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Edinburgh Street Names: Mapping out the History of Edinburgh

Shakespear said it best. “What’s in a name? that which we call a rose | By any other name would smell so sweet.” Like the fate of the two star-crossed lovers we all know and love, a name in Edinburgh has a rich, vibrant and potentially tragic history all its own. And since 2017 is the Year of History, Heritage and Archaeology, we thought we would travel down some of Edinburgh’s famous streets en route to a better understanding of the history of Edinburgh.

Princes Street: Full Of Street Smarts

Princes Street is arguably one of the best-known streets in all of Edinburgh. The commercial heart of the city, Princes Street has long reigned supreme over Edinburgh’s New Town. Connecting Lothian Road in the west to Leith Street in the east, this 1-mile long retail thoroughfare has been heralding merchants and shoppers alike to its sidewalks for hundreds of years.

But despite its iconic place in modern-day Edinburgh, Princes Street was originally destined to be called St Giles Street after the patron saint of Edinburgh. King George III quickly rejected the name, as St Giles also happened to be the patron saint of lepers, not to mention the name of the notorious ‘rookery’ of slums in London. Instead, the street was named in honour of King George’s sons, Prince George (the future George IV) and Prince Frederick (the Duke of York).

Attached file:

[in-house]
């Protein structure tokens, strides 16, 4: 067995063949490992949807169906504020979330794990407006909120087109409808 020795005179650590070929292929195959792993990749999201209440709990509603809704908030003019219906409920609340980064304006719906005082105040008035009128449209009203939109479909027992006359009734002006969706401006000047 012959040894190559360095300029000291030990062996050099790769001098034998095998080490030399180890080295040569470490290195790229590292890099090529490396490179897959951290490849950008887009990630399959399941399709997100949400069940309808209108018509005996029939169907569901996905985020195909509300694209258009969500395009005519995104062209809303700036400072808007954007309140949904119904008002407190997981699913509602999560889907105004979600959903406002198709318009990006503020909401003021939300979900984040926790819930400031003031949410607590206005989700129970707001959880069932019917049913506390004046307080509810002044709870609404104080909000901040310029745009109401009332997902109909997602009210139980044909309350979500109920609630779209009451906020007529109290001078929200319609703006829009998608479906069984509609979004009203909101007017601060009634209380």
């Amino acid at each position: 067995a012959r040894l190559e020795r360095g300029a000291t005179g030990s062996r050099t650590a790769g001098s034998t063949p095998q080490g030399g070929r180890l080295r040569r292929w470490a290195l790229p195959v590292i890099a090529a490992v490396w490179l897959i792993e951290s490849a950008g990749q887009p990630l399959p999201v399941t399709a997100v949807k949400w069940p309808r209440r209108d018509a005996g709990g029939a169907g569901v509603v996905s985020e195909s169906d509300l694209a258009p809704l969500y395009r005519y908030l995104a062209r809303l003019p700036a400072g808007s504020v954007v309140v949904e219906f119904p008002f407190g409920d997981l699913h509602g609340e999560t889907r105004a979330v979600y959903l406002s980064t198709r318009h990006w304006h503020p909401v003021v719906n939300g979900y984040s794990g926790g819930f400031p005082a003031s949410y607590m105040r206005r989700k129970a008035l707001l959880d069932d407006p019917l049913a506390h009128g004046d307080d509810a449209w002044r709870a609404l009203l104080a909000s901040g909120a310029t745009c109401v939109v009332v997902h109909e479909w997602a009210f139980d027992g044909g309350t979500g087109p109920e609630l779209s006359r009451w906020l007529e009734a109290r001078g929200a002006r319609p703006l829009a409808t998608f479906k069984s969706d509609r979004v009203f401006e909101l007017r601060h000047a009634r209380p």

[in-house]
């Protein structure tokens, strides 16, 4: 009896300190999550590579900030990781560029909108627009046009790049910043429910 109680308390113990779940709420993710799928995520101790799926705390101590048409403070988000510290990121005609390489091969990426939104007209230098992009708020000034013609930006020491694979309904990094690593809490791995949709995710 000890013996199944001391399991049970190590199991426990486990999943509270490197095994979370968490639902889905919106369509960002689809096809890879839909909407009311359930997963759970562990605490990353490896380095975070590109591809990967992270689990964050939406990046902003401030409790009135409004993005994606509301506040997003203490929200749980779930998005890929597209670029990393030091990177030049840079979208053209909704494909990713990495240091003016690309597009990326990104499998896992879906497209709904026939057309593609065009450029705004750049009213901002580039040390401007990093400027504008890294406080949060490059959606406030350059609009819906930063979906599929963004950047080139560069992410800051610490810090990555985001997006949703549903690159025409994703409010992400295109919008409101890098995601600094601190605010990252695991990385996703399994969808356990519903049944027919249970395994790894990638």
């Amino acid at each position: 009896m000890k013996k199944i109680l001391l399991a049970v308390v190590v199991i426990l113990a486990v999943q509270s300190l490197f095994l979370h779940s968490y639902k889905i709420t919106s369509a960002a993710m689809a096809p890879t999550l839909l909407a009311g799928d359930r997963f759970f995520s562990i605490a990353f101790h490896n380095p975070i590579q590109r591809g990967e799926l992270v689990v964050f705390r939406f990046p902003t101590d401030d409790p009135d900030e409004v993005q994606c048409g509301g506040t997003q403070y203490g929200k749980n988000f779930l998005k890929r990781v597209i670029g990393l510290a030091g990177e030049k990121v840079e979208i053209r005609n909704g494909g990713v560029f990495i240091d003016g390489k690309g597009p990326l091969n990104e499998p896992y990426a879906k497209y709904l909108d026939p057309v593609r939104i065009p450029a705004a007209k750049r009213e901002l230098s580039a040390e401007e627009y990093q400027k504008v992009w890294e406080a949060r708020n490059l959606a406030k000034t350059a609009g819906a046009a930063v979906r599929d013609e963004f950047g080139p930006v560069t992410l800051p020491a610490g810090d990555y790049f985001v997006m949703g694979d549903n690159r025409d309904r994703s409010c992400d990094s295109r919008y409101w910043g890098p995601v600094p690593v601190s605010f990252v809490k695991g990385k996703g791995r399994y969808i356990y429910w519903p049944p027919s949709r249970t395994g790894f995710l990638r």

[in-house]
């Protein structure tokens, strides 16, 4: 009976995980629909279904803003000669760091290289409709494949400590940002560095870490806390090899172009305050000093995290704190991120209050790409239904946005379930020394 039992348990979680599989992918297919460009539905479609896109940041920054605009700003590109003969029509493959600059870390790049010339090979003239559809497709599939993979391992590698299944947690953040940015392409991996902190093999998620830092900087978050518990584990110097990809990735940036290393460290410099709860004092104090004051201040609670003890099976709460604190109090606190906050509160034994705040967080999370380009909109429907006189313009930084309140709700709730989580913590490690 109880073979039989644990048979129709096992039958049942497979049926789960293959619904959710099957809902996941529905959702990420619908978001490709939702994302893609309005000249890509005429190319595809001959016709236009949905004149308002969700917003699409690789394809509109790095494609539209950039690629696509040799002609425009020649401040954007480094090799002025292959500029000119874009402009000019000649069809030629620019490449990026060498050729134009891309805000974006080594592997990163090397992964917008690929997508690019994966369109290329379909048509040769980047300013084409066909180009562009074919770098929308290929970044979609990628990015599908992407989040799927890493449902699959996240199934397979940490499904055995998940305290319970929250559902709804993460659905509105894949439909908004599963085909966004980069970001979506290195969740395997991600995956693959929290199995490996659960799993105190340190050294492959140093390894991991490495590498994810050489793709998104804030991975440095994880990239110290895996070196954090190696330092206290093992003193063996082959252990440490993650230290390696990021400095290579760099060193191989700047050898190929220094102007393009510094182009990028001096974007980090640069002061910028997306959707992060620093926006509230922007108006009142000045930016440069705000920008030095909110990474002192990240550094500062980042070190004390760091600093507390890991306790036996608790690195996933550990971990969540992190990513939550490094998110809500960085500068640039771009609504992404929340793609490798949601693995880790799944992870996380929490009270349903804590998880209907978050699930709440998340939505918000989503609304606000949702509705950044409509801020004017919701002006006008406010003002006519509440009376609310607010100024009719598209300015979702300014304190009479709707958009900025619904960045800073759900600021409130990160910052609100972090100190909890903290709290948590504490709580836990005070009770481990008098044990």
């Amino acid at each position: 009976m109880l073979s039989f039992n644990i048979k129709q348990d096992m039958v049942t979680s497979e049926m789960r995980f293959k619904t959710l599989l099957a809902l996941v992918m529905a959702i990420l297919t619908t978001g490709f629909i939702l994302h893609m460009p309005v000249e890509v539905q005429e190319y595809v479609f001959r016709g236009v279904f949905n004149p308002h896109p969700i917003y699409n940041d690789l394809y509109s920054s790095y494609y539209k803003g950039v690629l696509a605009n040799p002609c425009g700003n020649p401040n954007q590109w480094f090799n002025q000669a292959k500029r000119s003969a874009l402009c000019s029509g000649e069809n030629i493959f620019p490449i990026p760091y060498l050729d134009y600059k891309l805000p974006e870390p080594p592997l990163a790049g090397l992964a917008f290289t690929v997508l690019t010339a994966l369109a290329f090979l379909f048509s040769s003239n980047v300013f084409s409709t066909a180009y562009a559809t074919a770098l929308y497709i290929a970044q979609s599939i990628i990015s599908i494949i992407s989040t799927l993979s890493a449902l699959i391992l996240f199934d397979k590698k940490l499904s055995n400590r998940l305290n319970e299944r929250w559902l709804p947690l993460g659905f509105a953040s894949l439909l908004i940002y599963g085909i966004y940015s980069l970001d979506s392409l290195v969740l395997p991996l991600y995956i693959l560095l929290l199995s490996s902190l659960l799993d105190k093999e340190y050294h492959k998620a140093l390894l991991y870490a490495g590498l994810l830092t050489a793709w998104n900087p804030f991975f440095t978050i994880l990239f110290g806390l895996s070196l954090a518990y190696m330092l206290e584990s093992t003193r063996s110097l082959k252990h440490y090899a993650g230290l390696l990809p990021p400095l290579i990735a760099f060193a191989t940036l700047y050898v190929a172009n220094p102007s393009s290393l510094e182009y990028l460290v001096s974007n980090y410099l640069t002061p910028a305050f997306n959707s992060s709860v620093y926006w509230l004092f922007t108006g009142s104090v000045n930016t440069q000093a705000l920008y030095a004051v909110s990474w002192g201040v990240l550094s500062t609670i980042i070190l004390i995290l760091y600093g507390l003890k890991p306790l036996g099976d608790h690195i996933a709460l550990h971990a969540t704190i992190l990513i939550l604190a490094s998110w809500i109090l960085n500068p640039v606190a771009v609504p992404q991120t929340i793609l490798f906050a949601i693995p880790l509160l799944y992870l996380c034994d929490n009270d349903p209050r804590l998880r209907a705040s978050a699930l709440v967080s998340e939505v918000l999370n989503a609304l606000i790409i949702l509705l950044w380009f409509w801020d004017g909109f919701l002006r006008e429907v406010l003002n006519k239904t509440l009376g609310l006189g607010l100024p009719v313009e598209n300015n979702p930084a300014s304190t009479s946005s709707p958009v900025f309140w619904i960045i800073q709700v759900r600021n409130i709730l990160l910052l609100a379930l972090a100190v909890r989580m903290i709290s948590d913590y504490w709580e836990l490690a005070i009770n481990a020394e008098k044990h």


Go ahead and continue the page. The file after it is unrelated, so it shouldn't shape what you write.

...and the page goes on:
The Royal Mile: Uncover The History of Edinburgh With Every Step

Street view of the Royal MileRunning parallel to Princes Street, this time in Edinburgh’s gothic-inspired Old Town, is the famed Royal Mile. A succession of streets that form the main thoroughfare of the Old Town, the Royal Mile is at the very centre of the history of Edinburgh as it has been taking shape for thousands of years. Despite being just over a mile long (1.127 miles to be exact), the ancient cobbled streets of the Royal Mile connect Edinburgh Castle to the Palace of Holyrood – the Queen’s official residence when in Scotland. Peppered with awe-inspiring attractions, towering tenements, cobbled closes, haunted nooks and a secret underground, the Royal Mile is one of the busiest tourist streets in all of Edinburgh and an Edinburgh attraction in its own right.

George Street: Streets Ahead Of Its Time

Statue of George IV on George StreetNamed after King George III, George Street was designed to be the grandest street in all of Edinburgh’s New Town. Connecting St Andrew Square in the east with St George Square (later named Charlotte Square) in the west, it was the crowning glory of a untied Scotland and England. As St Andrew was the patron saint of Scotland and St George was the patron saint of England, George Street was a symbolic reminder of just how far these two warring nations had come in the heart of Edinburgh.

A window into the past of the city, Edinburgh’s many vivacious street names have been teeming with the history of Edinburgh for centuries. From places of trade like Grassmarket and Candlemaker Row to tributes for Edinburgh’s most famous residents like Hanover Street or George Street, a turn down just about any street or close unearths a rich labyrinth of history beneath our feet.

To find out more about the fascinating history of Edinburgh and its many wonderful streets, visit our Edinburgh Guide. Alternatively, take a look at one of our Special Offers and experience the wonders of Edinburgh for yourself.

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